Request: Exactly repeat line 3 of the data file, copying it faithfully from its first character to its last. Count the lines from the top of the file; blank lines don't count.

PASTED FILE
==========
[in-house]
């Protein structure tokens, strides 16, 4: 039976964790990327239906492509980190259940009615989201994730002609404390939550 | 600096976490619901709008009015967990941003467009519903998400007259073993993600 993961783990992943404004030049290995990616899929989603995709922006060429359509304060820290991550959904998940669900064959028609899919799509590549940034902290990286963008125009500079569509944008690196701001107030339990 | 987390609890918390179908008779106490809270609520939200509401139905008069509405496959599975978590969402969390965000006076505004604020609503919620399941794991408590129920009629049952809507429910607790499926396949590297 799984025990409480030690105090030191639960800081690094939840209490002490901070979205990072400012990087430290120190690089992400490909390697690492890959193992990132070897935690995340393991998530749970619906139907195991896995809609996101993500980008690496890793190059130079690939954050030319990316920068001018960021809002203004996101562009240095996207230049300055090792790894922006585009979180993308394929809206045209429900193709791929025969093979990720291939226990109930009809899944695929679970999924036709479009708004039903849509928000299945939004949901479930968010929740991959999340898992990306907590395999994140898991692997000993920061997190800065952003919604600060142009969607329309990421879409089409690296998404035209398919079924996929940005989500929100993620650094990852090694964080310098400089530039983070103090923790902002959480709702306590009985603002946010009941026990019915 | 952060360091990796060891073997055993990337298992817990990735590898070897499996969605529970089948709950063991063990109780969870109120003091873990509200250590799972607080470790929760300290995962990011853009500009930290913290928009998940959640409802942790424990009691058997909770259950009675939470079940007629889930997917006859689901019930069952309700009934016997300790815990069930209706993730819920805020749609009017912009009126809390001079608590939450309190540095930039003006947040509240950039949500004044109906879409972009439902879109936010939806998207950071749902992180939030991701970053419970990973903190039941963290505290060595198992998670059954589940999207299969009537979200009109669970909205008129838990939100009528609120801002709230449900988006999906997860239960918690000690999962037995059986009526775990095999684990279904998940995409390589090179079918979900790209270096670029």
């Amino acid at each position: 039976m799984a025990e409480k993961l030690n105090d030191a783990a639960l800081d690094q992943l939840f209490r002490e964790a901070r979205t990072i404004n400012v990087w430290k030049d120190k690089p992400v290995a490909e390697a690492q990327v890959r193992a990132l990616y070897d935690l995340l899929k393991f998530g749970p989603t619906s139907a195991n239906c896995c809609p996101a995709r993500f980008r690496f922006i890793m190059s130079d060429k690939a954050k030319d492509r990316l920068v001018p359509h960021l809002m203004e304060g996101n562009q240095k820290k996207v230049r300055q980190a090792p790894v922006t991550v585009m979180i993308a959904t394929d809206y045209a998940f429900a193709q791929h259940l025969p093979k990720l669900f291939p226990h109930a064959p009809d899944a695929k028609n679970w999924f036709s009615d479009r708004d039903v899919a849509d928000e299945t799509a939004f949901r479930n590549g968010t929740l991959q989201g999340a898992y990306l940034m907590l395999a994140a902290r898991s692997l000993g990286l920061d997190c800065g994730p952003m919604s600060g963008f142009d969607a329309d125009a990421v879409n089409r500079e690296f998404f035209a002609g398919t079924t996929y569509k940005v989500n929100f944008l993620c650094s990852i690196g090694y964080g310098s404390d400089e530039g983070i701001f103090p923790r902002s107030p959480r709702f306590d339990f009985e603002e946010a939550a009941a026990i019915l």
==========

């Amino acid at each position: 039976m799984a025990e409480k993961l030690n105090d030191a783990a639960l800081d690094q992943l939840f209490r002490e964790a901070r979205t990072i404004n400012v990087w430290k030049d120190k690089p992400v290995a490909e390697a690492q990327v890959r193992a990132l990616y070897d935690l995340l899929k393991f998530g749970p989603t619906s139907a195991n239906c896995c809609p996101a995709r993500f980008r690496f922006i890793m190059s130079d060429k690939a954050k030319d492509r990316l920068v001018p359509h960021l809002m203004e304060g996101n562009q240095k820290k996207v230049r300055q980190a090792p790894v922006t991550v585009m979180i993308a959904t394929d809206y045209a998940f429900a193709q791929h259940l025969p093979k990720l669900f291939p226990h109930a064959p009809d899944a695929k028609n679970w999924f036709s009615d479009r708004d039903v899919a849509d928000e299945t799509a939004f949901r479930n590549g968010t929740l991959q989201g999340a898992y990306l940034m907590l395999a994140a902290r898991s692997l000993g990286l920061d997190c800065g994730p952003m919604s600060g963008f142009d969607a329309d125009a990421v879409n089409r500079e690296f998404f035209a002609g398919t079924t996929y569509k940005v989500n929100f944008l993620c650094s990852i690196g090694y964080g310098s404390d400089e530039g983070i701001f103090p923790r902002s107030p959480r709702f306590d339990f009985e603002e946010a939550a009941a026990i019915l």